How to Manage Back to School Stress
Nearly any parent could hear themselves saying it to their college-bound kids, even before the words have left their mouths: “You’re so lucky; I wish I were going back to college!”
The comments, of course, are meant to be supportive. The kids are embarking on “the four best years of their life.”
Not so fast.
As David Rosenberg, Chair of Psychiatry and Neuroscience at Wayne State University, writes in The Conversation: “Many of us think of college as a wondrous time of new experiences and great freedom to explore new ideas and find one’s true self. In recent years, however, depression and anxiety have afflicted college students at alarming rates. As noted in the latest Center for Collegiate Mental Health report, anxiety and depression are the top reasons that college students seek counseling.”
We know that among the results of – and risk factors for – stress at school can include drug or alcohol consumption by students. One step towards helping students cope with stress: Help them prepare for stress even before they leave home for school.
Does that early intervention matter?
A 2013 study published in the Journal of Studies on Alcohol and Drugs and titled “Evaluation of timing and dosage of a parent-based intervention to minimize college students’ alcohol consumption” evaluated “the timing and dosage of a parent-based intervention to minimize alcohol consumption for students with varying drinking histories.”
The results were powerful indicated that “the pre-college matriculation condition was most effective at influencing baseline heavy drinkers’ transition out of this pattern to lower risk patterns at first follow-up, whereas the after college matriculation condition was not effective at preventing drinking escalation for baseline nondrinkers at first follow-up.”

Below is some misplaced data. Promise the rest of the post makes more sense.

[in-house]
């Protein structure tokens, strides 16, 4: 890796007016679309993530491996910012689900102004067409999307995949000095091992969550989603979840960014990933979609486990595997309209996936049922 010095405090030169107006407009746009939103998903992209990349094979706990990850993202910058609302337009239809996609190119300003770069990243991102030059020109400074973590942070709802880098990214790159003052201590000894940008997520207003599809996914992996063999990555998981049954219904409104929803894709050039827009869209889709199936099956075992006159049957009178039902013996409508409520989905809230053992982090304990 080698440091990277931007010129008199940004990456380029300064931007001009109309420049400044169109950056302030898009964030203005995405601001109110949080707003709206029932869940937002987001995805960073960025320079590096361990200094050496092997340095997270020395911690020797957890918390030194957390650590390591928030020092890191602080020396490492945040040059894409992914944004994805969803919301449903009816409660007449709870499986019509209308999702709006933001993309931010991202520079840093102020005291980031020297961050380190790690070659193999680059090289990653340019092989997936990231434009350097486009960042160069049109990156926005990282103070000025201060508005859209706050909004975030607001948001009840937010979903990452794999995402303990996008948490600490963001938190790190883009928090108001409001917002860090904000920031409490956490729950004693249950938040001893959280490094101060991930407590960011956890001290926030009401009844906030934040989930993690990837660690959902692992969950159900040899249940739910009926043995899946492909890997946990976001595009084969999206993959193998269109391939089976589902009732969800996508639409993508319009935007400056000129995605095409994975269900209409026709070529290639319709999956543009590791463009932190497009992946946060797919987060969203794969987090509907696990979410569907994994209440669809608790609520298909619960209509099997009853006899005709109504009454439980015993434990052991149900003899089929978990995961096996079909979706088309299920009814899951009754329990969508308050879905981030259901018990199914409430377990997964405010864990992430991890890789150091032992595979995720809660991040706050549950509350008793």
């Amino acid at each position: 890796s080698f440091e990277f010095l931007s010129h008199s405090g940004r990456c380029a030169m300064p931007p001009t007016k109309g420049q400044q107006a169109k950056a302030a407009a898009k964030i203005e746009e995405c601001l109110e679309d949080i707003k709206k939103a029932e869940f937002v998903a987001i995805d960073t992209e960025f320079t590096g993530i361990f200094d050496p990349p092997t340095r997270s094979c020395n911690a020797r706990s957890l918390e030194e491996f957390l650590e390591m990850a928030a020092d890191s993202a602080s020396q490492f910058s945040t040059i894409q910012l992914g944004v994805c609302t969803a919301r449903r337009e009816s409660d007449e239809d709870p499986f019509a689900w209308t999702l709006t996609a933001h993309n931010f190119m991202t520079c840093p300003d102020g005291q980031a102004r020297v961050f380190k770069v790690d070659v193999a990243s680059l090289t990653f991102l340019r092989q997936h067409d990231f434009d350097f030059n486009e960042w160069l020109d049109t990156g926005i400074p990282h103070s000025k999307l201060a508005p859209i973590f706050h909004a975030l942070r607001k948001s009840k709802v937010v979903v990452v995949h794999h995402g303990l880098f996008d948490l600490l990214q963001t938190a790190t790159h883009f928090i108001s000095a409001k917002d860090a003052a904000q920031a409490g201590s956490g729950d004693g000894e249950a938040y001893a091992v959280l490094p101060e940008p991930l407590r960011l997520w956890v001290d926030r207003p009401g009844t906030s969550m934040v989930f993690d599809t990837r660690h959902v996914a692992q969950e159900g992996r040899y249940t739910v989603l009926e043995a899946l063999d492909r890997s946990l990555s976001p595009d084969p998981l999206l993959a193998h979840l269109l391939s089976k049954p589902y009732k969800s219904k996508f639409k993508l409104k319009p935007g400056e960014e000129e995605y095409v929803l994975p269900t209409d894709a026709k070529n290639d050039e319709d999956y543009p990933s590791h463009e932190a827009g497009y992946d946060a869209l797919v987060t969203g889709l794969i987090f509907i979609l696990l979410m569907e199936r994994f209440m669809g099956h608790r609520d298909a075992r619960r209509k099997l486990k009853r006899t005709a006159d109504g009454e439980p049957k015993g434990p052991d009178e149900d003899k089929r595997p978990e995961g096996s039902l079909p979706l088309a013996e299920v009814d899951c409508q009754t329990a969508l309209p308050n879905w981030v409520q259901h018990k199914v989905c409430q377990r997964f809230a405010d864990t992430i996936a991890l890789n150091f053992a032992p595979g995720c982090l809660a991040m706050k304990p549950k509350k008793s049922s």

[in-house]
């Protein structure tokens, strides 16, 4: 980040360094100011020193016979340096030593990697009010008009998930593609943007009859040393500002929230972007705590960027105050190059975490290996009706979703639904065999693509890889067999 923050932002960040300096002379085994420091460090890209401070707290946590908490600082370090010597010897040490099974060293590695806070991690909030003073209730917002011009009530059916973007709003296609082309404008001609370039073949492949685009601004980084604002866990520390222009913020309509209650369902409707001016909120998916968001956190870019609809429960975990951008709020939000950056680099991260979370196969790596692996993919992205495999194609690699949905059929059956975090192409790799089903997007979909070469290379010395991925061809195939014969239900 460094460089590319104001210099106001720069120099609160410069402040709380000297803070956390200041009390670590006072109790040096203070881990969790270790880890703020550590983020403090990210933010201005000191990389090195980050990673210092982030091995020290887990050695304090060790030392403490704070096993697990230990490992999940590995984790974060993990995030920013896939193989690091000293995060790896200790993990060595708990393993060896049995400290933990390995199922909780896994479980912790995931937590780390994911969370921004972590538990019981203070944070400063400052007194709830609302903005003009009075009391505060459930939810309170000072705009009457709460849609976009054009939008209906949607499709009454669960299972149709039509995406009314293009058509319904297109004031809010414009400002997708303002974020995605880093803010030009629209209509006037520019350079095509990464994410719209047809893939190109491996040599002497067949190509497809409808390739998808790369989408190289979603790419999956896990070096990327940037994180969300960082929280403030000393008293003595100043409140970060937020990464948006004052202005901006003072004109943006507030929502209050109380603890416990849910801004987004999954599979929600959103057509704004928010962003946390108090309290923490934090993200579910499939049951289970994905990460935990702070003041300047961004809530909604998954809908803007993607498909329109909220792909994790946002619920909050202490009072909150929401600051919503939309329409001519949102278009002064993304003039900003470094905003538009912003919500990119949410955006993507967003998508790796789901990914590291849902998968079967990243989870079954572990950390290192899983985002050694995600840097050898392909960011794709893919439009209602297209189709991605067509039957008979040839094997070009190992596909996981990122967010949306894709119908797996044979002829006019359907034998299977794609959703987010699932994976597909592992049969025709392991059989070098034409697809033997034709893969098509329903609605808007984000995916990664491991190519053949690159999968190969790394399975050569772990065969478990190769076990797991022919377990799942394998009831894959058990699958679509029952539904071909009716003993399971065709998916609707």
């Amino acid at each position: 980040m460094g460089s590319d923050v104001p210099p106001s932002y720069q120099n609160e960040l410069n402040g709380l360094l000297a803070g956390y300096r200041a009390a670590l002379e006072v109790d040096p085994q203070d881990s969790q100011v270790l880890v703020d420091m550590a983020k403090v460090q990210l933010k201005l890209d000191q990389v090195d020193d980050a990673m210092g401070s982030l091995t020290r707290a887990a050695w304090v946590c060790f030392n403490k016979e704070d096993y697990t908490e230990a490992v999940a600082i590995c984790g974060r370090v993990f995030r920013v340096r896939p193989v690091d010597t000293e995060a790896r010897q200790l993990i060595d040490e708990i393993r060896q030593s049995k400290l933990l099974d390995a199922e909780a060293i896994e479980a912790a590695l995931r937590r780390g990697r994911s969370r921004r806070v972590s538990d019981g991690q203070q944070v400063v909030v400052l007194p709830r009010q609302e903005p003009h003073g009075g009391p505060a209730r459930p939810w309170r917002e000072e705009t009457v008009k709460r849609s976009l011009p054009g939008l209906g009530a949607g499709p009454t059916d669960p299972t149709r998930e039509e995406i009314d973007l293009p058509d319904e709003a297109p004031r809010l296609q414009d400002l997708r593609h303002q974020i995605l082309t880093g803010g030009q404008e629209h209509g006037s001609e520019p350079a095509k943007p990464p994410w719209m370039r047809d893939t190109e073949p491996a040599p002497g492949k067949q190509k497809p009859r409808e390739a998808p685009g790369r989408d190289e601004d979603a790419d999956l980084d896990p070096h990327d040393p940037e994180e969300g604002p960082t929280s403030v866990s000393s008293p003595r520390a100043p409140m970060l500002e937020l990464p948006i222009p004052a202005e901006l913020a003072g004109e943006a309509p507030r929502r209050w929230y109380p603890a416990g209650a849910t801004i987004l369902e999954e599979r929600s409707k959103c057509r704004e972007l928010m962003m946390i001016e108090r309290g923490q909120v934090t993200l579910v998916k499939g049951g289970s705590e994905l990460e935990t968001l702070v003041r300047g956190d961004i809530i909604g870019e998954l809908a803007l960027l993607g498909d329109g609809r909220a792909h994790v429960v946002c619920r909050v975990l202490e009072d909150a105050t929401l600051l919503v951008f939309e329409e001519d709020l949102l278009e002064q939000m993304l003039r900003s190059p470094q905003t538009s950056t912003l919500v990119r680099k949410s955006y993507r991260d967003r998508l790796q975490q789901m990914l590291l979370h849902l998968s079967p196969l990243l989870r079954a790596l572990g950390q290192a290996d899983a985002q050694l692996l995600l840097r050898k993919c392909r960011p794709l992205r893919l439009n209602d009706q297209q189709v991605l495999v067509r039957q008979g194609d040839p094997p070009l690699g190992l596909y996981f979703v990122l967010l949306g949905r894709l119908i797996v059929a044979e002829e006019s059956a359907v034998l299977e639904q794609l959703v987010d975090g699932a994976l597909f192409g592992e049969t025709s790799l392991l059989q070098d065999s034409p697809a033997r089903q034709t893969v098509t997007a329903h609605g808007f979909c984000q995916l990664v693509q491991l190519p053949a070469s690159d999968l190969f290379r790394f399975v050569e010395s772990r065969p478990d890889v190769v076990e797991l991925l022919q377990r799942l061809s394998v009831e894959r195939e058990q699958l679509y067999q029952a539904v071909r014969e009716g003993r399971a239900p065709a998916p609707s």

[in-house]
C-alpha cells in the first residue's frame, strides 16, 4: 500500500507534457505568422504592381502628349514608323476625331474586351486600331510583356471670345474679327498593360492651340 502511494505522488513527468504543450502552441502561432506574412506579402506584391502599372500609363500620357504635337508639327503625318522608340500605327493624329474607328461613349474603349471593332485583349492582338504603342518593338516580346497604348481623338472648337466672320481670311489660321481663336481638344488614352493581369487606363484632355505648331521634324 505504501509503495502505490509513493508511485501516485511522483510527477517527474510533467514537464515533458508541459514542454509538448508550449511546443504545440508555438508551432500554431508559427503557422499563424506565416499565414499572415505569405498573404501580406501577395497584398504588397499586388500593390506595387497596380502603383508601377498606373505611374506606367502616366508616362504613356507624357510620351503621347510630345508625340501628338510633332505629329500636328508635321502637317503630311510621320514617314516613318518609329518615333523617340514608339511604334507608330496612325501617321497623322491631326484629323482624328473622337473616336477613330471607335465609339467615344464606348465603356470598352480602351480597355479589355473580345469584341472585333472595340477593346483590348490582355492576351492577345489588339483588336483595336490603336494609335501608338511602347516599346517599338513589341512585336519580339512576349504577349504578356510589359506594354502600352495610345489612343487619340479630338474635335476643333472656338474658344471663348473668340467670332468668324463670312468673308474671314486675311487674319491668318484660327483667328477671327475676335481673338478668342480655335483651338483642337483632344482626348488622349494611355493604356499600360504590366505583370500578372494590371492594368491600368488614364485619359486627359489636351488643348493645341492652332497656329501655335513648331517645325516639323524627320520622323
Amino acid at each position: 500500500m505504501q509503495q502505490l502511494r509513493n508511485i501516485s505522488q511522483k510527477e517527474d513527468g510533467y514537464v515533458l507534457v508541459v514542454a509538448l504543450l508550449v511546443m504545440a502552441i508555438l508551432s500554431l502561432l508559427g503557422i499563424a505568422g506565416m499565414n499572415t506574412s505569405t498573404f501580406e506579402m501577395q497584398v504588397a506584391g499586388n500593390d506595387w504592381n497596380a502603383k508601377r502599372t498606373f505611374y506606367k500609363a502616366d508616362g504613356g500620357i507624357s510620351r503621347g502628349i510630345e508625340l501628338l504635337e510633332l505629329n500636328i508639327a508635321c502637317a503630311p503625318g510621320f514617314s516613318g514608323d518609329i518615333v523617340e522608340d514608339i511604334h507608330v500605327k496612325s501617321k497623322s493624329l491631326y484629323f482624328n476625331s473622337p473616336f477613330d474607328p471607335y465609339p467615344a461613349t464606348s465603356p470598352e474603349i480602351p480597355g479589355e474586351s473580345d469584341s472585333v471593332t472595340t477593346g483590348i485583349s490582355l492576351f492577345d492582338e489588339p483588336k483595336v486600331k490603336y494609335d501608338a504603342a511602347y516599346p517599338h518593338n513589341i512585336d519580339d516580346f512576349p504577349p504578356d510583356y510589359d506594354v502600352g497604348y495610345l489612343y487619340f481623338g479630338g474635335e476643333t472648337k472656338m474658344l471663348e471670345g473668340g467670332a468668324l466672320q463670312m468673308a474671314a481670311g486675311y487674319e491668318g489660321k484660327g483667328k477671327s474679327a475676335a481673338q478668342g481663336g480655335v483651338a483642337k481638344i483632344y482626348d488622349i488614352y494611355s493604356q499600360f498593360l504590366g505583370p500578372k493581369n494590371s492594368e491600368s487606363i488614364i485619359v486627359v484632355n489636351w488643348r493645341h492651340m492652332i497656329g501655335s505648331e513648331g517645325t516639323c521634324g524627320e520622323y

In other words, as the researchers conclude: “The results underscore the value of pre-college parental interventions and targeted efforts to reduce high-risk drinking among college students.”
A New York Times report noted similar potential for parental impact: “Experts urge parents to listen to their freshmen, noting red flags like major changes in their sleep or activities, and to make certain their child knows where to seek help, if needed.
As Dr. George Koob, Director of the National Institute on Alcohol Abuse and Alcoholism, told the NYT: “Freshman year is a period of vulnerability for some mental disorders, like major depressive episodes, because of the high stress levels of adjustment and the fact that the brain is still laying down those final tracks,” Dr. Koob said.
Another support avenue can be mentoring and monitoring programs that help provide tools for students, parents and school administrators.
Dr. Rosenberg writes: “The key is recognizing those at highest risk and who are most vulnerable early. Colleges have to respond on day one and confront the stigma that still follows those with mental illness. Training peer support groups is vital. This is not something to be done in isolation but under the guidance, supervision, and training of experienced psychiatrists, psychologists and psychiatric social workers.”
“Most of all, students and parents need to know from the very beginning of the college experience that the physical and mental well-being of students matters. Colleges should let parents and students know that there are trained and qualified people who can help students at risk discreetly and confidentially.”